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List of Sites of Special Scientific Interest in the West Midlands facts for kids

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West Midlands outline map with UK
A map of West Midlands, and its location within the United Kingdom also shown

There are twenty-three Sites of Special Scientific Interest (SSSIs) in the county of the West Midlands, England. As of 2008, of the twenty-three designated sites, eleven have been designated due to their biological interest, nine due to their geological interest and three for both. In England, the body responsible for designating SSSIs is Natural England, which chooses sites because of their flora, fauna, geological or physiographical features. Natural England took over the role of designating and managing SSSIs from English Nature in October 2006 when it was formed from the amalgamation of English Nature, parts of the Countryside Agency and the Rural Development Service. Natural England, like its predecessor, uses the 1974-1996 county system with each area being called an Area of Search. In the West Midlands case, the Area of Search matches the county boundary.

The West Midlands is the second largest conurbation, after Greater London, with a population of over 2.6 million inhabitants. Consisting of three large cities, Wolverhampton, Birmingham and Coventry, the county of the West Midlands is also one of the most densely populated areas in the United Kingdom. The result of this large human population is that every part of the area has been influenced by humans—often negatively—for example, the clearance of woodland to make room for agriculture. The West Midlands is an area of relatively high ground, ranging from around 500 to 1,000 feet (152–305 m) above sea level, forming the Birmingham Plateau. It is crossed by Britain's main north-south watershed between the basins of the Rivers Severn and Trent. The main habitat types in the area are heathland, woodland and grassland, all of which are found in both urban and rural contexts.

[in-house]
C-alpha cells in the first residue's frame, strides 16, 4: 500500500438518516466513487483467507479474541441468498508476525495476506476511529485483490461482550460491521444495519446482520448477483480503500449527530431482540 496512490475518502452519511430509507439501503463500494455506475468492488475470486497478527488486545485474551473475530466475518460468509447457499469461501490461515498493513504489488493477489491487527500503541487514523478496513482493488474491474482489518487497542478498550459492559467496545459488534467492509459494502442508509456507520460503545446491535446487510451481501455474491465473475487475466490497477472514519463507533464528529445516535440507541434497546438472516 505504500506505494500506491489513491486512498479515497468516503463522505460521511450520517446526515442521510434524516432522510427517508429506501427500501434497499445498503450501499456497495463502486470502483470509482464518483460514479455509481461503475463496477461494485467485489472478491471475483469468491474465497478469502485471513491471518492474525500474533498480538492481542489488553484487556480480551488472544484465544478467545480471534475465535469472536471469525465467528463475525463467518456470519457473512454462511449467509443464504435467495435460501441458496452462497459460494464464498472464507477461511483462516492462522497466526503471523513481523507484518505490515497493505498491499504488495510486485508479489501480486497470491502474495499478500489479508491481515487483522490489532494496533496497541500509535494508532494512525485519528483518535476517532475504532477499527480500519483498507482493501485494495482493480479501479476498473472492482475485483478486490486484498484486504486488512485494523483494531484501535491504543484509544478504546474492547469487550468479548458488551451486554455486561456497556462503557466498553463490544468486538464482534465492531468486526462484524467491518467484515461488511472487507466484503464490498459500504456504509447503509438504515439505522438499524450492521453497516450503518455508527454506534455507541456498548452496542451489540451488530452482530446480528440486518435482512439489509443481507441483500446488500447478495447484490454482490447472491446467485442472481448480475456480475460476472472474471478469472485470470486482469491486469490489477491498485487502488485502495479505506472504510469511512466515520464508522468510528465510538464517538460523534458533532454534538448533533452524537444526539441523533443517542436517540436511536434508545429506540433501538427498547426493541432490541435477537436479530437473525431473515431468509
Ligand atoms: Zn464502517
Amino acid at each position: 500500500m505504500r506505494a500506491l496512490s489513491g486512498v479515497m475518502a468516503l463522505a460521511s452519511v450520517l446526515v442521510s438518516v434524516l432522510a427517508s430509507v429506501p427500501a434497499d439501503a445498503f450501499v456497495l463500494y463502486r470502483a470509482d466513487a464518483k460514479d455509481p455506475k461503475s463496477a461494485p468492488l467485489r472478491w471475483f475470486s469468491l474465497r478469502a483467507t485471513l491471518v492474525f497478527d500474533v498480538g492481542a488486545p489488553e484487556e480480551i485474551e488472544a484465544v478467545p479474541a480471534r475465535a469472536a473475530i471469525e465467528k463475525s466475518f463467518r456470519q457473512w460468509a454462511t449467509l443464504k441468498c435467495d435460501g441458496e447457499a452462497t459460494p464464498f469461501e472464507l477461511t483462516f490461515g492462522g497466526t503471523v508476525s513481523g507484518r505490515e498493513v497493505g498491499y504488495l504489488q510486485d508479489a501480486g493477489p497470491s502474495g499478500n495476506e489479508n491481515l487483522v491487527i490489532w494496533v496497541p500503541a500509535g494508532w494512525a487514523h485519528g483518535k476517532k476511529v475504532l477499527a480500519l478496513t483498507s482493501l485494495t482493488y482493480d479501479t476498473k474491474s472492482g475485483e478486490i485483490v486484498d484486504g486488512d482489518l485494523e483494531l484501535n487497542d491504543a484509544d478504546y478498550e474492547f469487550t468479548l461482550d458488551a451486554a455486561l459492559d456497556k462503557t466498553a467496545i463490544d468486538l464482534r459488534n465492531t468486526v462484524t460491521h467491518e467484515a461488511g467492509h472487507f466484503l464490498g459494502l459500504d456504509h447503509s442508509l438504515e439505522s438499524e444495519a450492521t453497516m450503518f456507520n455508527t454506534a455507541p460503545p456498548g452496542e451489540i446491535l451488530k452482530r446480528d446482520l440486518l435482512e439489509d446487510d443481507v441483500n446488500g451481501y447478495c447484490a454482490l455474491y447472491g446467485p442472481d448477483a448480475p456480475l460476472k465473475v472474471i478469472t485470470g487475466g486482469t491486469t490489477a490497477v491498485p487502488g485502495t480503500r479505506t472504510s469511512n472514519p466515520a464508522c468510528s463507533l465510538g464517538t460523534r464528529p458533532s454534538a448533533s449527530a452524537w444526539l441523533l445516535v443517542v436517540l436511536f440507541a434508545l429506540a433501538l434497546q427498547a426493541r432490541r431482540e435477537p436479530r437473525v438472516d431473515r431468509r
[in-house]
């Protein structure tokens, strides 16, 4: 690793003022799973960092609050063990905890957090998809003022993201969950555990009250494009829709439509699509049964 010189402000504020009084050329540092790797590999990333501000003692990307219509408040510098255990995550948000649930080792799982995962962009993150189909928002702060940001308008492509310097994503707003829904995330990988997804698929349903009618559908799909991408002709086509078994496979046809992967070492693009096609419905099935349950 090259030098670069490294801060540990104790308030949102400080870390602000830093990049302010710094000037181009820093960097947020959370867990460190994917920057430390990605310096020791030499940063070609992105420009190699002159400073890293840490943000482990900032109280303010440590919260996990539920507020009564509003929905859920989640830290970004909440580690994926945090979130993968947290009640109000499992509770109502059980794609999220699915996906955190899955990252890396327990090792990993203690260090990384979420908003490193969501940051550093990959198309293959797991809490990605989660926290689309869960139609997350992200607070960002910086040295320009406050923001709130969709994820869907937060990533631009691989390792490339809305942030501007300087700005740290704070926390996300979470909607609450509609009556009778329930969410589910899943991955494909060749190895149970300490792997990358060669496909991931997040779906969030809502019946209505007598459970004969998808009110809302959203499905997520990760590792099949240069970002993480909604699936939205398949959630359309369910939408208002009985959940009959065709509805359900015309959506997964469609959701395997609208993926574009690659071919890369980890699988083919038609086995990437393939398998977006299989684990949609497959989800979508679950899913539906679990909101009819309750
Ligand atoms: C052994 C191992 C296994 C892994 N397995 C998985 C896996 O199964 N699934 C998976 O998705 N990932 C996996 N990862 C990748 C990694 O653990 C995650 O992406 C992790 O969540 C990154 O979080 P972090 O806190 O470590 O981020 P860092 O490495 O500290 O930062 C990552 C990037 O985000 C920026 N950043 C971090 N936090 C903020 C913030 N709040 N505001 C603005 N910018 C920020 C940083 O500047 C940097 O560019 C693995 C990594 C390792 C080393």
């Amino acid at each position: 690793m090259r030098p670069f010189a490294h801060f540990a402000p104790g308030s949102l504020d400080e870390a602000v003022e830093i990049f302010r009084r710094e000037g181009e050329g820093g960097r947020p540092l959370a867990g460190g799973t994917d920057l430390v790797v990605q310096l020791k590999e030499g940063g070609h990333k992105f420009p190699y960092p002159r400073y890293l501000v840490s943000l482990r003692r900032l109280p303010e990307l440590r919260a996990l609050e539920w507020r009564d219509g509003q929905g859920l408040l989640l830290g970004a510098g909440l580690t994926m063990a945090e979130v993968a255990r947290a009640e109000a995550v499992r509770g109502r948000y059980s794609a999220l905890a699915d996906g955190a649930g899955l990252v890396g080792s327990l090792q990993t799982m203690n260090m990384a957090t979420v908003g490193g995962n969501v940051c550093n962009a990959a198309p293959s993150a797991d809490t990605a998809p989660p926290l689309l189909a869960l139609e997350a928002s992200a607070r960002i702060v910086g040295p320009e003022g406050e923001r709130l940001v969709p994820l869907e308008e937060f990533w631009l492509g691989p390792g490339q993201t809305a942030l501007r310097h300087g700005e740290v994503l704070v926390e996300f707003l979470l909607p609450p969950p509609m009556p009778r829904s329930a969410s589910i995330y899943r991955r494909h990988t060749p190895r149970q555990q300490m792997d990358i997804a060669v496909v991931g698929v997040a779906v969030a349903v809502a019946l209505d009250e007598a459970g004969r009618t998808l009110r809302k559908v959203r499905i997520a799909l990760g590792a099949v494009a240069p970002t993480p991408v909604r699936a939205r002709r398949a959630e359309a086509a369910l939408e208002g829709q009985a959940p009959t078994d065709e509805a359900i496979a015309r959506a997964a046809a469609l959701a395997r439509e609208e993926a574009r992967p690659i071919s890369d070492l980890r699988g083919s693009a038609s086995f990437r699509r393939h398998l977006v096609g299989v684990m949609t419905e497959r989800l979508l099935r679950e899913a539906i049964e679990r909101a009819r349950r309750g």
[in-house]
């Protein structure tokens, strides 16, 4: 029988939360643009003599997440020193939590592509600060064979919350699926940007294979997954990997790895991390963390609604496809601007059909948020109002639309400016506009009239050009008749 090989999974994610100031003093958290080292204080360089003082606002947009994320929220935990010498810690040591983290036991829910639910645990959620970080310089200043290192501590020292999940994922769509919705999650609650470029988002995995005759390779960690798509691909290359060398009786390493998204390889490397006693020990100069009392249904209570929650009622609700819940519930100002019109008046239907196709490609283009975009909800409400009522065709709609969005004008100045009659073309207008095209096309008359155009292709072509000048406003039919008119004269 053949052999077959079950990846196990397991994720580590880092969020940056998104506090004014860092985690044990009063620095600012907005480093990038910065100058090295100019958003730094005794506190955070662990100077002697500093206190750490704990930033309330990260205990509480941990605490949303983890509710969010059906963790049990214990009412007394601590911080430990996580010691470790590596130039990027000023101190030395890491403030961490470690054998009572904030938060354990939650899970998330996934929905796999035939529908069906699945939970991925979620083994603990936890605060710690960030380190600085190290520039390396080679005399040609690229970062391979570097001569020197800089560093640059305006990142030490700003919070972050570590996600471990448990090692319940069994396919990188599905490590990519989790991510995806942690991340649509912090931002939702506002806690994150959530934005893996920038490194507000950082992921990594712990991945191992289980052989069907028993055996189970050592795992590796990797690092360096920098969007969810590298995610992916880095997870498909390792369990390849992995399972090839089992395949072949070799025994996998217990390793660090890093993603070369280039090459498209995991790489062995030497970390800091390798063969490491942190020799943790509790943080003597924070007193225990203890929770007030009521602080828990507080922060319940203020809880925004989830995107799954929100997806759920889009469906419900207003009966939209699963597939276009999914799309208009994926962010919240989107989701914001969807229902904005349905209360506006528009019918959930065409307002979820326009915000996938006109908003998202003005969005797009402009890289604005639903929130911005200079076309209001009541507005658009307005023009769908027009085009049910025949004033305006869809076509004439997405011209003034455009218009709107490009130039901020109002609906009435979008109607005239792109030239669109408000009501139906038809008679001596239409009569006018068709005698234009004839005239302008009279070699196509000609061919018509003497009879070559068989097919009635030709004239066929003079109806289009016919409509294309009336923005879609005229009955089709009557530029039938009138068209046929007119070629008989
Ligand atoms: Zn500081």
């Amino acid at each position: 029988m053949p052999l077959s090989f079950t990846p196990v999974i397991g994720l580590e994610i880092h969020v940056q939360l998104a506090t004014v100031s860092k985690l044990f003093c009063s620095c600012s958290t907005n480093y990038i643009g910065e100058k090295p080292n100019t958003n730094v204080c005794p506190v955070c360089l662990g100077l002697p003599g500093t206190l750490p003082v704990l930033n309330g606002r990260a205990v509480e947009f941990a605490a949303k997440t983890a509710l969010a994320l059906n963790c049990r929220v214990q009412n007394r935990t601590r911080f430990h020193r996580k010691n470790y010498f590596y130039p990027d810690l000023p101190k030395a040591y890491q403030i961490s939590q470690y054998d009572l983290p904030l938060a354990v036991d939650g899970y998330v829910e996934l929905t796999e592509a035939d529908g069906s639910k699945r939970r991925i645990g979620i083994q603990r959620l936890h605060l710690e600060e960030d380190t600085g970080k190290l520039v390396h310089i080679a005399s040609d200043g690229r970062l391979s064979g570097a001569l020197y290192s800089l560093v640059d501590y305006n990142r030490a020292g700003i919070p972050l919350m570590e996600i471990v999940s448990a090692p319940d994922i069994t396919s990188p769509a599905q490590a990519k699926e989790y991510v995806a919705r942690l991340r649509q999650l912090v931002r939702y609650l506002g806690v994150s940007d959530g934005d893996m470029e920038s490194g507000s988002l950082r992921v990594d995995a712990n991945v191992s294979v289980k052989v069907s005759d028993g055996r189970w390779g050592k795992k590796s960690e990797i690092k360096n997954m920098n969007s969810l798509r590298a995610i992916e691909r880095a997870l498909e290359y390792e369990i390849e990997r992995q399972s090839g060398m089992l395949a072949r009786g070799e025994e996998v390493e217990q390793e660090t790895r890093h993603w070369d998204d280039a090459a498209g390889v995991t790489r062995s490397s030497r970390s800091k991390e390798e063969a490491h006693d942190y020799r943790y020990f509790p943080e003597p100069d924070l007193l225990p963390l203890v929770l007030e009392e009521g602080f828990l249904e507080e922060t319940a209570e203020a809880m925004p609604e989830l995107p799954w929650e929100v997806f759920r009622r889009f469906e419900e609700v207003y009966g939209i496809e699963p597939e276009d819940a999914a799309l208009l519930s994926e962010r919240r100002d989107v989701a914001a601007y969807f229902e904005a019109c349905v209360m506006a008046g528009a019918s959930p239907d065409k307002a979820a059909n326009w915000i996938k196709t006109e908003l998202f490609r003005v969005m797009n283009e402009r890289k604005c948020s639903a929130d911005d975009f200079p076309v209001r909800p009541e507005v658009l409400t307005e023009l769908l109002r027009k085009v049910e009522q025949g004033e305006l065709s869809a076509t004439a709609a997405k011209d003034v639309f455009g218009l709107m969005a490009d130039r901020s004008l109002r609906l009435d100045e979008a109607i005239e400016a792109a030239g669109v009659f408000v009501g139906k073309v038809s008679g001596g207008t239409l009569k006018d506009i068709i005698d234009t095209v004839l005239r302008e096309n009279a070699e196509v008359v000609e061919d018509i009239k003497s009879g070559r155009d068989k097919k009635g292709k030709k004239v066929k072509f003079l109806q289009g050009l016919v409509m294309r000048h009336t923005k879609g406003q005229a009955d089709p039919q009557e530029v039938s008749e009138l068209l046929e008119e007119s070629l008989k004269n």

Between the West Midlands conurbation and Coventry is a stretch of green belt land roughly 15 miles (24 km) across known as the "Meriden Gap", which retains a strongly rural character, and is the site of a number of SSSIs including Berkswell Marsh. A smaller green belt is located between Birmingham, Walsall and West Bromwich which includes Sutton Park in Sutton Coldfield. Sutton Park, an SSSI and national nature reserve, has an area of 9.001 square kilometres (3.475 sq mi) making it one of the largest urban parks in Europe and the largest European park outside a capital city.


Site name Reason for designation Area Grid reference Year in which notified Map
Biological interest Geological interest Hectares Acres
Berkswell Marsh YesY   7.5 18.5 1991 Map
Bickenhill Meadows YesY   7.2 17.8 & 1991 Map
Brewin's Canal Section   YesY 1.34 3.3 1990 Map
Bromsgrove Road Cutting   YesY 0.2 0.5 1990 Map
Clayhanger YesY   23.8 58.8 1986 Map
Daw End Railway Cutting YesY 8.1 20.9 1986 Map
Doulton's Claypit YesY 3.3 8.2 1986 Map
Edgbaston Pool YesY 15.6 38.5 1986 Map
Fens Pools YesY 37.6 92.9 1989 Map
Hay Head Quarry YesY 5.8 14.3 1986 Map
Herald Way Marsh YesY YesY 10.6 26.2 1988 Map
Illey Pastures YesY 3.5 8.6 1989 Map
Jockey Fields YesY 18.05 44.5 1994 Map
Ketley Claypit YesY 13.7 33.9 1990 Map
Monkspath Meadow YesY 1.2 3.0 1986 Map
River Blythe YesY YesY 102.2 252.5 1989 Map
Stubbers Green Bog YesY 3.0 7.4 1986 Map
Sutton Park YesY 866.1 2,140.1 1987 Map
Swan Pool & The Swag YesY 5.7 14.0 1986 Map
Tile Hill Wood YesY YesY 29.4 72.6 1986 Map
Turner's Hill YesY 1.5 3.7 1989 Map
Webster's Claypit YesY 0.3 0.8 1986 Map
Wren's Nest YesY 34.1 84.3 1990 Map
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List of Sites of Special Scientific Interest in the West Midlands Facts for Kids. Kiddle Encyclopedia.